Car Accidents & Claims

Due to the high number of accidents, motor vehicle accidents compromise the most significant proportion of personal injury cases.  Knowing what to do immediately after an accident can make a significant impact in a case and help individuals protect their legal rights. Use this car accident law handbook to understand your legal rights and strengthen your claim.


What to Do After a Car Accident

The moments after a car accident are frightening. Use this checklist to help guide your actions after the accident:

Check on All Occupants

Check if any of the occupants of your vehicle and the other vehicle need immediate medical attention. Observe the accident scene to observe if there are any risk factors that could cause further harm, such as leaking gas or electric sparks. Call for help immediately if there are any injuries.

Report the Accident

Most jurisdictions require that you make a report of car accidents involving injuries or property damage over a certain amount. In any event, you will likely want the accident to be documented to assist later with the insurance process. If you were not at fault for the accident, getting a police report can help substantiate your case and may also provide useful
information down the line, such as that the other driver was cited for a
traffic offense.

Talk to the Other Driver

Exchange information with the other driver. Get his or her name, address, driver’s license number and license plate number. Also, write down a description of the vehicle and ask to see his or her insurance card so that you can copy down this information. Do not discuss the cause of the accident or apologize as these statements can possibly be used against you.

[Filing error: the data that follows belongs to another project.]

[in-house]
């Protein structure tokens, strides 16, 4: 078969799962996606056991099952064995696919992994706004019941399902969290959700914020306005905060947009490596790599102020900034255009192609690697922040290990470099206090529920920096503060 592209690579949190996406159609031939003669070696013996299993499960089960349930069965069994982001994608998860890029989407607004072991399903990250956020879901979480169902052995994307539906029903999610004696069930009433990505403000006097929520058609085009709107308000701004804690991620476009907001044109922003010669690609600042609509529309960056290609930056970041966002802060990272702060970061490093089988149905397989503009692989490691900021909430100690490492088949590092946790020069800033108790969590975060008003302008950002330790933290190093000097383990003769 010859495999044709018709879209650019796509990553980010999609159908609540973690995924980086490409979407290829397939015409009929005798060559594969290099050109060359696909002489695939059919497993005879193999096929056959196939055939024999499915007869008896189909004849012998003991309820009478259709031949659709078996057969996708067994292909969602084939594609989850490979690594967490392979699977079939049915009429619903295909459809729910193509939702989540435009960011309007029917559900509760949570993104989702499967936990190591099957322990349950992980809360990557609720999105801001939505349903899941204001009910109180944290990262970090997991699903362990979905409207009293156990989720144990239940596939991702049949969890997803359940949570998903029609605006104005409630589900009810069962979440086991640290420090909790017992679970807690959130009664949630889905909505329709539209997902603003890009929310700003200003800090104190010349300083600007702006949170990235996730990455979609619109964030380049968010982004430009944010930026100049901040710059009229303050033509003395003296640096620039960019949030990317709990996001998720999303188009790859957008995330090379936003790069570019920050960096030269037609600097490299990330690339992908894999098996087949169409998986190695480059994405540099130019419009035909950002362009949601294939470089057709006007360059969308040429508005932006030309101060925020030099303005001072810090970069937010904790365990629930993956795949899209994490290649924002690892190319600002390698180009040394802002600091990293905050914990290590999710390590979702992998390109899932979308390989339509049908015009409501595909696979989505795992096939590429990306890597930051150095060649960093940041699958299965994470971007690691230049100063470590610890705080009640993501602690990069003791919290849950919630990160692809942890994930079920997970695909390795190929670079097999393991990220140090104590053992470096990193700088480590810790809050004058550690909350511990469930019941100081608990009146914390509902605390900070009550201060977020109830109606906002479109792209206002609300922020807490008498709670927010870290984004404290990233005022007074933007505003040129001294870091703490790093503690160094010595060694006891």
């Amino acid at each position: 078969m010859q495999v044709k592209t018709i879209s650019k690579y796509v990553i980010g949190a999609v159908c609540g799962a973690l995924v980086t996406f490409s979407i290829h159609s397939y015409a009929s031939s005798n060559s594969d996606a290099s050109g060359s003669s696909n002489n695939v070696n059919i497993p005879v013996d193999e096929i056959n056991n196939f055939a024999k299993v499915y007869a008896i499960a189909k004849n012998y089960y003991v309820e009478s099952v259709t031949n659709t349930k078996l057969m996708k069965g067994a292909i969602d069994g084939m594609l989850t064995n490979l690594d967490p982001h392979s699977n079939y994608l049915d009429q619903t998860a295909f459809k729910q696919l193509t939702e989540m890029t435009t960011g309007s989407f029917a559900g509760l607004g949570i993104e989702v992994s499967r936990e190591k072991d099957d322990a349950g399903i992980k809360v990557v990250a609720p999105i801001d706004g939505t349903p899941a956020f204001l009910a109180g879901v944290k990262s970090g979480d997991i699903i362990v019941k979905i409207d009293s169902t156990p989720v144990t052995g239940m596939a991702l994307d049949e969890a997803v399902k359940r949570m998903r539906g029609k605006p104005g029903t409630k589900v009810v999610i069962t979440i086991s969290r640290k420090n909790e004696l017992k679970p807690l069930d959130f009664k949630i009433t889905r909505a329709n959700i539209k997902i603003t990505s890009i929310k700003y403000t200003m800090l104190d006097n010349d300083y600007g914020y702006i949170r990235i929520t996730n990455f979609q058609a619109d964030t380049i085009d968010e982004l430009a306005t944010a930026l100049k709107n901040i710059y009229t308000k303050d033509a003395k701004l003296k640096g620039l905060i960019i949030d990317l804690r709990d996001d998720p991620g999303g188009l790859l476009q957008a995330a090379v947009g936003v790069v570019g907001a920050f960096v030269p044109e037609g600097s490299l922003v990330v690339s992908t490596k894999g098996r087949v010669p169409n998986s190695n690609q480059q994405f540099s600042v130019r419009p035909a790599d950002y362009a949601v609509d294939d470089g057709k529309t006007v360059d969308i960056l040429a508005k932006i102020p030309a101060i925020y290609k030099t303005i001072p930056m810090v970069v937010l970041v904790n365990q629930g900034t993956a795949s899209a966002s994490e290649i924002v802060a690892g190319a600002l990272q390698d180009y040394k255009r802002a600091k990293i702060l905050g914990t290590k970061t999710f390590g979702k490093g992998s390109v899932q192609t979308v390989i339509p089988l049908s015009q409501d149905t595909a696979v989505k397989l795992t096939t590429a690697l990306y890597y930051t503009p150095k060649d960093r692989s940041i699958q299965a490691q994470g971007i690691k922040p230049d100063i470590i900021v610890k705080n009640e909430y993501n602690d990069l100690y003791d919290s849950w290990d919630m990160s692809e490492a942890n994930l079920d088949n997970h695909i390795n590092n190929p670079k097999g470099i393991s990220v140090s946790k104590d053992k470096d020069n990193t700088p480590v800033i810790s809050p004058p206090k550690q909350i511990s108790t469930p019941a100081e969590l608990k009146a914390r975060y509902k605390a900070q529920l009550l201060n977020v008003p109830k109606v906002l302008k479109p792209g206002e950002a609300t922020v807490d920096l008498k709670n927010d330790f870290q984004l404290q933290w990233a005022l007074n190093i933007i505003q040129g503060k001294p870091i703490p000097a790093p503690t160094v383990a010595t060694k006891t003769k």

Take Pictures

Take pictures of the scene of the accident. Be sure to capture the following:

·The original location of the accident and position of the vehicles at the point of impact
·The damage to your vehicle
·The damage to the other vehicle
·Damage to anything else at the scene, such as a stoplight, curb or other damage
·Evidence of debris on the roadway
·Weather, such as slick roadways, overcast day or the sun
·Traffic signs and signals in the nearby vicinity
·Brake marks on the roadway
·Any injuries

Keep a disposable camera in your glove box in case you do not have a phone or it is damaged in the accident. Also, keep an extra emergency battery or charger in your vehicle in case you can use your camera phone.

Check for Witnesses
Evaluate the scene and determine if there are any witnesses. Ask for the witness’ contact information and for them to stay at the scene to provide a statement for the accident report. Check if you observe any surveillance cameras nearby that may have captured the accident, such as a traffic camera or surveillance camera from a nearby business. Note this

Write a Description
While the events are fresh in your mind, write a description of how the accident occurred. Note the date, time and location of the accident. Also note any weather conditions or environmental factors that may have contributed to the accident. In some cases, governmental or third-party contractors may bear a portion of the liability if road debris, malfunctioning traffic lights or some other aspect that affects the roadway that is the responsibility of such party.

Seek Medical Treatment
Many injuries are not evident immediately after a traumatizing event. Seek medical treatment after an injury just to make sure that you are fine. If there is a problem, early diagnosis is always best. Additionally, if you later encounter pain or other symptoms, seeking medical treatment immediately after an accident can help establish a link between the injury and the accident. Keep a copy of all medical expenses and records stemming from the accident.